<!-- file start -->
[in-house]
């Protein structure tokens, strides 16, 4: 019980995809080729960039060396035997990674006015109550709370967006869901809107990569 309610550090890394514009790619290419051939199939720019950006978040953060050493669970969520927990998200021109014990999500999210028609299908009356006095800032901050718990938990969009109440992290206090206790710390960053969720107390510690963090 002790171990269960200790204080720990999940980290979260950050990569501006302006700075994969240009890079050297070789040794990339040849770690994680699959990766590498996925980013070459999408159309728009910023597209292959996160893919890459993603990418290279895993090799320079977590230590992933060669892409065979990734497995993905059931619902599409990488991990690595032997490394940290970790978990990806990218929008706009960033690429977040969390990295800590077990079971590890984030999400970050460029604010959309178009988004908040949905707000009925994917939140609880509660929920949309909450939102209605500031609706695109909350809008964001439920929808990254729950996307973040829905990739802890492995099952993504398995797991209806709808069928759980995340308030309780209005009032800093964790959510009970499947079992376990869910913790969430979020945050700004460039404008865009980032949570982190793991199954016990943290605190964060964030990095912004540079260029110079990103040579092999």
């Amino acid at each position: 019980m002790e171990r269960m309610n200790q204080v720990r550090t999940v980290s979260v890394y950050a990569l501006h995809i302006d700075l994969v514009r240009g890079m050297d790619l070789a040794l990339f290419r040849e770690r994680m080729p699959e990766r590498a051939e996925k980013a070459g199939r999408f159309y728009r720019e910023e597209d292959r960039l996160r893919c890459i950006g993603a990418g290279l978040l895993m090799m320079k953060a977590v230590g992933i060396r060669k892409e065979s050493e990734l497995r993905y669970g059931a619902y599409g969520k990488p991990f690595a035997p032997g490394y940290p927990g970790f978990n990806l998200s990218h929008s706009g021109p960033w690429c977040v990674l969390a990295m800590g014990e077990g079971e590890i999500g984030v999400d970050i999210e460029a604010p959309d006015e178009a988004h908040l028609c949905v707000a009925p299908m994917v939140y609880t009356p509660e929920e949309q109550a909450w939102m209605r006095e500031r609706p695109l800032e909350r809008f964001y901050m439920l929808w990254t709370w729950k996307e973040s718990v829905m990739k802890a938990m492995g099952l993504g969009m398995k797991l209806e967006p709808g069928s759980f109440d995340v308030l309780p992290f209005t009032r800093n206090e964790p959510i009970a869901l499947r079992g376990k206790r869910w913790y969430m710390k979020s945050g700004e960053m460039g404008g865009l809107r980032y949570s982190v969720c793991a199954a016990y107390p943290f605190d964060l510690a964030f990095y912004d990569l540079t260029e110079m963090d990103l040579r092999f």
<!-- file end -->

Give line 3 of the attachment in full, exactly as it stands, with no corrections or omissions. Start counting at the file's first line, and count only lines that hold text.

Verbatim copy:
């Amino acid at each position: 019980m002790e171990r269960m309610n200790q204080v720990r550090t999940v980290s979260v890394y950050a990569l501006h995809i302006d700075l994969v514009r240009g890079m050297d790619l070789a040794l990339f290419r040849e770690r994680m080729p699959e990766r590498a051939e996925k980013a070459g199939r999408f159309y728009r720019e910023e597209d292959r960039l996160r893919c890459i950006g993603a990418g290279l978040l895993m090799m320079k953060a977590v230590g992933i060396r060669k892409e065979s050493e990734l497995r993905y669970g059931a619902y599409g969520k990488p991990f690595a035997p032997g490394y940290p927990g970790f978990n990806l998200s990218h929008s706009g021109p960033w690429c977040v990674l969390a990295m800590g014990e077990g079971e590890i999500g984030v999400d970050i999210e460029a604010p959309d006015e178009a988004h908040l028609c949905v707000a009925p299908m994917v939140y609880t009356p509660e929920e949309q109550a909450w939102m209605r006095e500031r609706p695109l800032e909350r809008f964001y901050m439920l929808w990254t709370w729950k996307e973040s718990v829905m990739k802890a938990m492995g099952l993504g969009m398995k797991l209806e967006p709808g069928s759980f109440d995340v308030l309780p992290f209005t009032r800093n206090e964790p959510i009970a869901l499947r079992g376990k206790r869910w913790y969430m710390k979020s945050g700004e960053m460039g404008g865009l809107r980032y949570s982190v969720c793991a199954a016990y107390p943290f605190d964060l510690a964030f990095y912004d990569l540079t260029e110079m963090d990103l040579r092999f």